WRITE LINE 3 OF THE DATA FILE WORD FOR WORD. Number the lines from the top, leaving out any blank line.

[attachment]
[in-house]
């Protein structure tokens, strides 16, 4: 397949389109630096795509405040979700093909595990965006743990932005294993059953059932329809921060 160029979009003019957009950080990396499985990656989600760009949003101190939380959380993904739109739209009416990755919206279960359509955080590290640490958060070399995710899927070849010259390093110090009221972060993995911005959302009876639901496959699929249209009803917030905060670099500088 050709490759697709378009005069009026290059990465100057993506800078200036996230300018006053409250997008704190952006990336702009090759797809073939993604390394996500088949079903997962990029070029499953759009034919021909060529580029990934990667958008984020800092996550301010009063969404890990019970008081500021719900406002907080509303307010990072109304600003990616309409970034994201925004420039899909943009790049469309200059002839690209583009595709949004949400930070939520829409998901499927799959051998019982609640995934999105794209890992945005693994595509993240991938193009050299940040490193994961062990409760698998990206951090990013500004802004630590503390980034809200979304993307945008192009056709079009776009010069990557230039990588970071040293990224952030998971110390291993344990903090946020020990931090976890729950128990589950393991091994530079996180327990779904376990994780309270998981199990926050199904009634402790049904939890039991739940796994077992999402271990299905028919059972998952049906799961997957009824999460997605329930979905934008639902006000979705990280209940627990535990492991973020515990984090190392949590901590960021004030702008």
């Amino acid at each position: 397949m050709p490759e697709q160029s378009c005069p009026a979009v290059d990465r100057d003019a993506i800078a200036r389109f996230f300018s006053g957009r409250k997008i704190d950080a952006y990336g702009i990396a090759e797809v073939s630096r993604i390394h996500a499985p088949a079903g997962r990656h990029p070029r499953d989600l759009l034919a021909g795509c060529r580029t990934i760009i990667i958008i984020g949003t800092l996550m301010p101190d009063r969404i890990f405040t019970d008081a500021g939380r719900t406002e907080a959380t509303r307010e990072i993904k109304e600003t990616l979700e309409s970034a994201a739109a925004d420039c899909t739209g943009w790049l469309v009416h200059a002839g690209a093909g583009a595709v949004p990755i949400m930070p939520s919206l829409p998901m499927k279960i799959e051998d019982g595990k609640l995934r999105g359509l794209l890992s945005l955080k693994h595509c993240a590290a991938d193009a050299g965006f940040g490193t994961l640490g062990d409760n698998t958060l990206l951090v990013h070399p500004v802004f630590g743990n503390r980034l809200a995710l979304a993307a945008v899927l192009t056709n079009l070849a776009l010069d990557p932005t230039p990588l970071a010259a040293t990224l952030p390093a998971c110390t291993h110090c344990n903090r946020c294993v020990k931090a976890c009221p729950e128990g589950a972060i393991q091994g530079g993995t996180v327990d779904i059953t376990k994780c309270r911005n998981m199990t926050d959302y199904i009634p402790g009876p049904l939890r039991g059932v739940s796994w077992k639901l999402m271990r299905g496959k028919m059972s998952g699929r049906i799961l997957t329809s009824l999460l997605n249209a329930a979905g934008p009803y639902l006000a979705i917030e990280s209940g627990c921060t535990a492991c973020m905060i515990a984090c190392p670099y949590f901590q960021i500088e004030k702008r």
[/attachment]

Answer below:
């Amino acid at each position: 397949m050709p490759e697709q160029s378009c005069p009026a979009v290059d990465r100057d003019a993506i800078a200036r389109f996230f300018s006053g957009r409250k997008i704190d950080a952006y990336g702009i990396a090759e797809v073939s630096r993604i390394h996500a499985p088949a079903g997962r990656h990029p070029r499953d989600l759009l034919a021909g795509c060529r580029t990934i760009i990667i958008i984020g949003t800092l996550m301010p101190d009063r969404i890990f405040t019970d008081a500021g939380r719900t406002e907080a959380t509303r307010e990072i993904k109304e600003t990616l979700e309409s970034a994201a739109a925004d420039c899909t739209g943009w790049l469309v009416h200059a002839g690209a093909g583009a595709v949004p990755i949400m930070p939520s919206l829409p998901m499927k279960i799959e051998d019982g595990k609640l995934r999105g359509l794209l890992s945005l955080k693994h595509c993240a590290a991938d193009a050299g965006f940040g490193t994961l640490g062990d409760n698998t958060l990206l951090v990013h070399p500004v802004f630590g743990n503390r980034l809200a995710l979304a993307a945008v899927l192009t056709n079009l070849a776009l010069d990557p932005t230039p990588l970071a010259a040293t990224l952030p390093a998971c110390t291993h110090c344990n903090r946020c294993v020990k931090a976890c009221p729950e128990g589950a972060i393991q091994g530079g993995t996180v327990d779904i059953t376990k994780c309270r911005n998981m199990t926050d959302y199904i009634p402790g009876p049904l939890r039991g059932v739940s796994w077992k639901l999402m271990r299905g496959k028919m059972s998952g699929r049906i799961l997957t329809s009824l999460l997605n249209a329930a979905g934008p009803y639902l006000a979705i917030e990280s209940g627990c921060t535990a492991c973020m905060i515990a984090c190392p670099y949590f901590q960021i500088e004030k702008r």